SNCF orders Citadis Dualis

SNCF, France’s national railway company, has placed an order worth €100m with Alstom for 31 Citadis Dualis suburban tram-trains.

Twenty-four of the trainsets are destined for the Rhône-Alpes region and seven will be used in the Pays-de-la-Loire region. The order includes a conditional option worth €550m for 169 trainsets that would be supplied to the regions of Alsace and Ile-deFrance.

According to Alstom, this order is a world first for the Dualis model of tram-train. Designed to meet the need for greater fluidity between urban and suburban transport, Dualis operates the link between a city’s centre and its suburbs, without the need for off-loading, by reconciling the advantages of the train and the tramway.

Based on Alstom’s Citadis tramway, the Dualis version employs the fundamental elements that have contributed to that model’s success: modularity, accessibility, and reliability. Dualis, however, is capable of operating on a tramway network and regional rail network thanks to adaptations incorporated in terms of power, safety and comfort. This configuration is said to make it a highly versatile means of transport: its tram build enables it to run through the city, while its performance as a train allows it to transport passengers at over 100km/h once on the outskirts of town, without the need to change the means of transport.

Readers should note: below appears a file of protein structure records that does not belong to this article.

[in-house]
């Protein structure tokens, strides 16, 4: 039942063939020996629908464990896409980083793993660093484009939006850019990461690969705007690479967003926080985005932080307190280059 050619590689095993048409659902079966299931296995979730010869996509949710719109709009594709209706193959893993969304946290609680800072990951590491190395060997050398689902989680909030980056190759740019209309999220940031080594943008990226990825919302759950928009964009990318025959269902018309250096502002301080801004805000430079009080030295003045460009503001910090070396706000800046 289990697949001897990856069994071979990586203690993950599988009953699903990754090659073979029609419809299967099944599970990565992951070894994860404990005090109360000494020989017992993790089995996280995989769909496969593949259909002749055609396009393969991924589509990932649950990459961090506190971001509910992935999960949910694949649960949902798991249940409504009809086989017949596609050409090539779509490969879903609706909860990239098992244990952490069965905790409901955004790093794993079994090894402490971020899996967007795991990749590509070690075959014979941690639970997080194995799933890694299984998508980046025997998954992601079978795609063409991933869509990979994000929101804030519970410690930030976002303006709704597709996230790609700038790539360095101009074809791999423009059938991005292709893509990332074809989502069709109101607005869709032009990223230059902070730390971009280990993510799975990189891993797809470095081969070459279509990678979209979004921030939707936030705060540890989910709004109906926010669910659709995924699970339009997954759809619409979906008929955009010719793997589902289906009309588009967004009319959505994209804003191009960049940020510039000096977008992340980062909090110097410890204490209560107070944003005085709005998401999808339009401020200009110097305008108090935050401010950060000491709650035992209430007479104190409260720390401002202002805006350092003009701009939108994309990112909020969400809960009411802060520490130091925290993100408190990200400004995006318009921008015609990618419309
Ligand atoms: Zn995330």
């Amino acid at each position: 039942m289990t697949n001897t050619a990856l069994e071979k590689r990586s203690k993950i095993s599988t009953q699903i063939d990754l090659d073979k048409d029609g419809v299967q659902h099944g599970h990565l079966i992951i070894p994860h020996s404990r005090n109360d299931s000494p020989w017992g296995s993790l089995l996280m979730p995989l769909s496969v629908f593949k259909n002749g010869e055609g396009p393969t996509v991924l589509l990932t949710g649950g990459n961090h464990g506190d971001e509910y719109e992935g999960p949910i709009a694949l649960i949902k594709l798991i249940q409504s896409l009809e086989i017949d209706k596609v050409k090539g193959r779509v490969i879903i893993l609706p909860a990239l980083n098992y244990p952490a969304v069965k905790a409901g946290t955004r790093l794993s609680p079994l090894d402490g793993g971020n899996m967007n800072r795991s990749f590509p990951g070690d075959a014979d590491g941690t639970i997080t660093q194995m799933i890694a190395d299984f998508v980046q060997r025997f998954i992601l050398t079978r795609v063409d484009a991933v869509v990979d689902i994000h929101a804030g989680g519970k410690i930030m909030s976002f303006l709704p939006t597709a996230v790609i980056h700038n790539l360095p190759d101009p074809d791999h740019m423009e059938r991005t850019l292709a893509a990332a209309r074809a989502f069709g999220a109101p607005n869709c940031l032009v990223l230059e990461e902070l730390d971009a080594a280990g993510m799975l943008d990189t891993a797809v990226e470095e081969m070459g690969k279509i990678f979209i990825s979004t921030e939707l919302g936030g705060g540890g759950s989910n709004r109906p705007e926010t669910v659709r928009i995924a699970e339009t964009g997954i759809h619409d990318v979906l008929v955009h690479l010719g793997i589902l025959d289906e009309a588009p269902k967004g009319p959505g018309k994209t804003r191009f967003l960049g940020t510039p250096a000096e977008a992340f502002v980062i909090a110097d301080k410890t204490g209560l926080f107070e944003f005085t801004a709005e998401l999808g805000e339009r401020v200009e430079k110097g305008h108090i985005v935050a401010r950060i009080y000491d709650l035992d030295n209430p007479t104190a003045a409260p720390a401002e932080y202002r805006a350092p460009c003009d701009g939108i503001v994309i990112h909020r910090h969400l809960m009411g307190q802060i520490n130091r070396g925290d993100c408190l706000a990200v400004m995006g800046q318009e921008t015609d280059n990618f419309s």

The tram-train concept was initially developed in Germany, where Alstom has put into service its Regio Citadis model in Kassel. The Citadis range enables Alstom to respond to the extension of tramway networks to city suburbs with Citadis Dualis and to the penetration of regional lines into urban spaces with Regio Citadis.

Developed at Alstom’s Valenciennes site in France, the first Citadis Dualis trainsets should enter service in January 2010 on the Nantes network and, in March 2010, on the Lyons network.

To date, 930 Citadis tramsets have been ordered by 24 cities around the world and another 30 cities have a tramway project scheduled for the next three years.